Most of the freed captives seen by a Reuters reporter in the city of Kaduna were children, aged up to their late teens. Some shuffled with their ankles manacled and others were chained by their legs to large metal wheels to prevent escape.
One boy, held by the hand by a police officer as he walked unsteadily, had sores visible on his back that appeared consistent with injuries inflicted by a whip.
Some children had been brought from neighboring countries including Burkina Faso, Mali and Ghana, police said, while others had been left by their parents in what they believed to be an Islamic school or rehabilitation center.
“This place is neither a rehab or an Islamic school because you can see it for yourselves,” Kaduna state’s police commissioner, Ali Janga, told reporters. “The children gathered here are from all over the country… some of them were even chained. They were used, dehumanized, you can see it yourself.”
Kaduna police spokesman Yakubu Sabo said seven people who said they were teachers at the school had been arrested in Thursday’s raid.
“The state government is currently providing food to the children who are between the ages of five and above,” he said. It was not clear how long the captives had been held there.
Reports carried by local media said the captives had been tortured, starved and sexually abused. Reuters was not immediately able to confirm those details.
One young man, Hassan Yusuf, said he had been sent to the school because of concerns about his way of life following a few years studying abroad.
“They said my lifestyle has changed – I’ve become a Christian, I’ve left the Islamic way of life,” said Yusuf, who did not specify the nature of his relationship with the people who sent him to the center.
As news of the raid spread, some relatives gathered near the compound, where a sign over the gate, topped with rolls of barbed wire, read: “Imam Ahmad Bun Hambal Centre for Islamic studies.”
Hassan Mohammed told Reuters he was the uncle of three of the freed children who had been sent to the school by their mother after their father died. He said he grew suspicious about what was going on after the family was denied access to them.
“I begged, they said no, we can’t see these children until three months. When we went back home… we said the only thing now is we should report this issue to the police station, that is exactly what we did,” said Mohammed.
The rescued children have been moved to a temporary camp at a stadium in Kaduna and would later be moved to another camp in a suburb of the city while attempts were made to find their parents, police said.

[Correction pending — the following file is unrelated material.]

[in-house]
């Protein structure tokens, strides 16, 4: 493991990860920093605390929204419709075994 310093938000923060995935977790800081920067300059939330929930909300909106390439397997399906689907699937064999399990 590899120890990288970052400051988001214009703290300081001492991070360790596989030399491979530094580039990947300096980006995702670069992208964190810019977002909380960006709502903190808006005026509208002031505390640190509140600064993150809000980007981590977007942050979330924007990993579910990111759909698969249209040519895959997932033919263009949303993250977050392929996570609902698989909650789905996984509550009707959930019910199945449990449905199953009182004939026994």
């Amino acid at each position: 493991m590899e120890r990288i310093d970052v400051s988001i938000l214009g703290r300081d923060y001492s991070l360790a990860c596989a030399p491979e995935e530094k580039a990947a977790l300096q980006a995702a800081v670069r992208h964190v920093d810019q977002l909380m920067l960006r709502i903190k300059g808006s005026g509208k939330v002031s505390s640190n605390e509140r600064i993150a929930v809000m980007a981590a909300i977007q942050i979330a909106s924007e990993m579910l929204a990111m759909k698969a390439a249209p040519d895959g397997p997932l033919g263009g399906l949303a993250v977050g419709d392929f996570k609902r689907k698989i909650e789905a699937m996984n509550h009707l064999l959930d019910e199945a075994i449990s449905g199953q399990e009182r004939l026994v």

Islamic schools, known as Almajiris, are common across the mostly Muslim north of Nigeria – a country that is roughly evenly split between followers of Christianity and Islam.
Parents in northern Nigeria, the poorest part of a country in which most people live on less than $2 a day, often opt to leave their children to board at the schools.
Such schools have for years been dogged by allegations of abuse and accusations that some children have been forced to beg on the streets of cities in the north.
Earlier this year, the government of President Muhammadu Buhari, himself a Muslim, said it planned to eventually ban the schools, but would not do so immediately.
“Any necessary ban on Almajiri would follow due process and consultation with relevant authorities,” said Buhari’s spokesman Garba Shehu in a statement issued in June.
“The federal government wants a situation where every child of primary school age is in school rather than begging on the streets during school hours,” the statement said.
A presidency spokesman did not immediately respond to calls and text messages seeking comment on the raid in Kaduna and whether it would alter the government’s approach to such schools.
Professor Ishaq Akintola, director of the Nigerian human rights organization the Muslim Rights Concern (MURIC), said around 10 million children across the north of the country are educated at Islamic schools.
“Those responsible for abuse, if found guilty, should be held accountable but these schools should continue because shutting them down would deprive so many students of an education,” he said.
Akintola said Islamic schools needed funding to train teachers and improve the buildings.